Teachers felt their formal pre-service training did little to prepare them for teaching a diverse student population. Typically, discussion about diversity was the extent of their training. Teachers felt the best pre-service preparation was student teaching in schools with racially and culturally diverse student populations. In the absence of formal training, they drew upon personal life experiences. Some teachers had traveled extensively; some had lived and taught overseas. Older teachers either had previous job experience working with children of similar backgrounds or felt their accumulated life experiences prepared them for understanding and relating to all kinds of students. Similarly, teachers growing up in urban areas among different races and cultures felt this background contributed to their understanding of and preparation for working with diverse student populations.
Most teachers said they learned about teaching diverse student populations on the job. Some familiarized themselves with the backgrounds of their students by doing research on specific cultures or reading about teaching in diverse settings. Once they felt they had an understanding of their students’ backgrounds, interests, needs, and aptitudes, they then tried to figure out how to differentiate the curriculum to meet the needs of individual students. They relied mainly on trial and error, and received little structured assistance to achieve this goal.
According to the survey findings, about a third (32 percent) of the new teachers did not think their induction programs had any impact when it came to teaching a diverse student population; more than half (55 percent) felt the program had no impact on teaching English language learners.
During the interviews, the teachers said they had few professional development opportunities and limited support for teaching diverse learners. Diversity workshops were the most common form of professional development. In Seattle, diversity workshops are a standard component of the induction process for new teachers. While teachers generally held a positive view of the workshops, most felt they did not offer much in the way of actual classroom practice. Some teachers said their mentors helped them translate what they learned in the workshops into classroom practice. Mentors, peers, and administrators sometimes shared personal knowledge of individual students and their backgrounds, and new teachers found this to be useful.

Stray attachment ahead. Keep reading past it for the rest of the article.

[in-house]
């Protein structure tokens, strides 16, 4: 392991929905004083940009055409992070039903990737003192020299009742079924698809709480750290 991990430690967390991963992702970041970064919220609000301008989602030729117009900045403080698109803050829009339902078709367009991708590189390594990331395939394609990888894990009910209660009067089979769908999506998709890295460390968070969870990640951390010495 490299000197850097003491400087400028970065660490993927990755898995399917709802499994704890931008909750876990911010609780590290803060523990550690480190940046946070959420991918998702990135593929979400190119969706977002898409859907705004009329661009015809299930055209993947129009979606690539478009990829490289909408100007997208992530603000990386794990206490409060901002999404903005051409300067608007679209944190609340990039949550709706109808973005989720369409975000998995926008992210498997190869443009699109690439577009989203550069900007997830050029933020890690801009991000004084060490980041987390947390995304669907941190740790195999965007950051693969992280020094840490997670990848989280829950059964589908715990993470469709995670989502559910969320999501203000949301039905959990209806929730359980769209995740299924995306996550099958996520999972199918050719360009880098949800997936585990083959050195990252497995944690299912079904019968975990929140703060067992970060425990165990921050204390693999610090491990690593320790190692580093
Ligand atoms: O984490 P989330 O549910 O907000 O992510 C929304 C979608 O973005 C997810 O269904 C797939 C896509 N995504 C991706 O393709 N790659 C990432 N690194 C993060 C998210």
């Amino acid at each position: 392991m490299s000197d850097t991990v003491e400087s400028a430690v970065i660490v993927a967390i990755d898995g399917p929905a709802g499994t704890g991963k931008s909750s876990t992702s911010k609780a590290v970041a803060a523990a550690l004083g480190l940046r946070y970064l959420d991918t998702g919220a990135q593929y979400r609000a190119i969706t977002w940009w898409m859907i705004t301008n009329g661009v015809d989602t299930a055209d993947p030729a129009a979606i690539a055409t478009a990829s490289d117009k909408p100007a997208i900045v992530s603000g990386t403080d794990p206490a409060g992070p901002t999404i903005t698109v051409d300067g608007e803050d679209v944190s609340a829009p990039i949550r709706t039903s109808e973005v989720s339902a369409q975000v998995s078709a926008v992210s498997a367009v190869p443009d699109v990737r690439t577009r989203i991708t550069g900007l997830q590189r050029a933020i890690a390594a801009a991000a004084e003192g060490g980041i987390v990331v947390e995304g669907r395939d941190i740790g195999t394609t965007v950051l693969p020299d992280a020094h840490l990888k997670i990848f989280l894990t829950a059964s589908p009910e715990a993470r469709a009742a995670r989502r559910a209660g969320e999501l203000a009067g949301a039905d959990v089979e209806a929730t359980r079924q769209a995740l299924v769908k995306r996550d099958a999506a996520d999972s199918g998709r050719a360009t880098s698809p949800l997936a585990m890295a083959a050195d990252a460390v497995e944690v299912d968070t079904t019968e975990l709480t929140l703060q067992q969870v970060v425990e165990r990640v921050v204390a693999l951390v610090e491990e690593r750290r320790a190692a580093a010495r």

Teachers felt that addressing diversity should be a goal of the entire school, not something left up to individual teachers. The extent to which a focus on diversity was part of the school culture either supported or impaired teacher efforts to address diversity in the classroom. Teachers pointed to aspects of school culture-low expectations of students of color and of those from poor families-that reinforce the cycle of poverty by asking less of certain students. School policies that labeled, separated, and tracked students with special needs, or those having learning problems, were seen as running counter to the efforts of individual teachers to promote effective teaching in their classrooms.
Although teaching special education students was challenging, teachers also found it to be a valuable learning experience. Teachers that had experience in special education felt they were able to draw upon that experience to teach academically diverse learners in general education classes.
Academic Diversity Support
Teachers struggled to meet the needs of diverse learners. While most felt they made progress as the year progressed, they also voiced frustration at the lack of instructional supports available to them. One teacher commented that half her class was bilingual and required an instructional assistant, but the assistant was frequently pulled out of the classroom to chaperone field trips and do other things. Another teacher felt she was not given adequate time or materials to teach effectively; she wanted fewer students, more classroom support, and less paperwork.
For the most part, teachers were left on their own to address academic diversity. Using trial and error, they introduced techniques they hoped would be effective and then evaluated how well the techniques worked with individual students. Observing and/or working with other teachers was another strategy new teachers employed. Several teachers found that the best way to address student differences was to find out as much about the students as possible and use this information as the basis for instruction.
For the most part, teachers had to come up with their own strategies for developing, implementing, and assessing what instructional strategies were effective with different types of learners. They felt hands-on instructional approaches worked with an array of learning styles.
Teaching Diverse Students
– Get to know each student individually. A good relationship is key to student and teacher success, and is based on open communication, trust, and respect.
– Learn about the racial and cultural backgrounds of your students, and get to know their parents.
– Learn about yourself and your own background. Ask yourself how your own background may affect your teaching style and your relationship with students.
– Create an environment where students can have safe dialogues on diversity, including race, culture, class, and sexual orientation.
– Help foster a school environment where staff members can have open discussions on race, culture, class, and other aspects of diversity.
– Identify and use tools to facilitate discussion around diversity, including facilitation protocols, ground rules for discussion, and contracts. Promote the use of these tools consistently throughout the school community.
– Master a variety of instructional strategies to reach students with different interests and strengths.